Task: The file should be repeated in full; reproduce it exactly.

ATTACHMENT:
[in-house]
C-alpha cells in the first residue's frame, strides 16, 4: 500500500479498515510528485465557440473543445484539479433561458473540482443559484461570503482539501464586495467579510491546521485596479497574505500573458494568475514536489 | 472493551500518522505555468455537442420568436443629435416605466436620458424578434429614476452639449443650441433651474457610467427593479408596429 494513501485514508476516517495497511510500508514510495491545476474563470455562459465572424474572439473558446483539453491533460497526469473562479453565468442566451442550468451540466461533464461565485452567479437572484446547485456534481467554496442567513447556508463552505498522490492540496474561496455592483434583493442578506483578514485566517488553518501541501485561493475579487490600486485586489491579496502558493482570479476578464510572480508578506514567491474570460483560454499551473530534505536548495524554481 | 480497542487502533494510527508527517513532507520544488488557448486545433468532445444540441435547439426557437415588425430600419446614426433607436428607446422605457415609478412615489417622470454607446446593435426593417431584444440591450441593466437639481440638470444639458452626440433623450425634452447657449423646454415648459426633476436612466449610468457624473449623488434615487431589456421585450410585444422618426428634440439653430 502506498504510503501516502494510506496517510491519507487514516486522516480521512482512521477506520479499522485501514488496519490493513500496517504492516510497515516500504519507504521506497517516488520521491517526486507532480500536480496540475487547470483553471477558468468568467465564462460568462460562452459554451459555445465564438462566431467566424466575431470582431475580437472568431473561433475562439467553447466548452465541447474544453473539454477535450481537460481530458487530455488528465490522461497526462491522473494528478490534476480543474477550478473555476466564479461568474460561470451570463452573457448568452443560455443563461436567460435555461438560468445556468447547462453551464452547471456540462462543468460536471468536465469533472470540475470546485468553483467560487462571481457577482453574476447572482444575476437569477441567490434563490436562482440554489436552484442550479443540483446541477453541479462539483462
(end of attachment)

[in-house]
C-alpha cells in the first residue's frame, strides 16, 4: 500500500479498515510528485465557440473543445484539479433561458473540482443559484461570503482539501464586495467579510491546521485596479497574505500573458494568475514536489 | 472493551500518522505555468455537442420568436443629435416605466436620458424578434429614476452639449443650441433651474457610467427593479408596429 494513501485514508476516517495497511510500508514510495491545476474563470455562459465572424474572439473558446483539453491533460497526469473562479453565468442566451442550468451540466461533464461565485452567479437572484446547485456534481467554496442567513447556508463552505498522490492540496474561496455592483434583493442578506483578514485566517488553518501541501485561493475579487490600486485586489491579496502558493482570479476578464510572480508578506514567491474570460483560454499551473530534505536548495524554481 | 480497542487502533494510527508527517513532507520544488488557448486545433468532445444540441435547439426557437415588425430600419446614426433607436428607446422605457415609478412615489417622470454607446446593435426593417431584444440591450441593466437639481440638470444639458452626440433623450425634452447657449423646454415648459426633476436612466449610468457624473449623488434615487431589456421585450410585444422618426428634440439653430 502506498504510503501516502494510506496517510491519507487514516486522516480521512482512521477506520479499522485501514488496519490493513500496517504492516510497515516500504519507504521506497517516488520521491517526486507532480500536480496540475487547470483553471477558468468568467465564462460568462460562452459554451459555445465564438462566431467566424466575431470582431475580437472568431473561433475562439467553447466548452465541447474544453473539454477535450481537460481530458487530455488528465490522461497526462491522473494528478490534476480543474477550478473555476466564479461568474460561470451570463452573457448568452443560455443563461436567460435555461438560468445556468447547462453551464452547471456540462462543468460536471468536465469533472470540475470546485468553483467560487462571481457577482453574476447572482444575476437569477441567490434563490436562482440554489436552484442550479443540483446541477453541479462539483462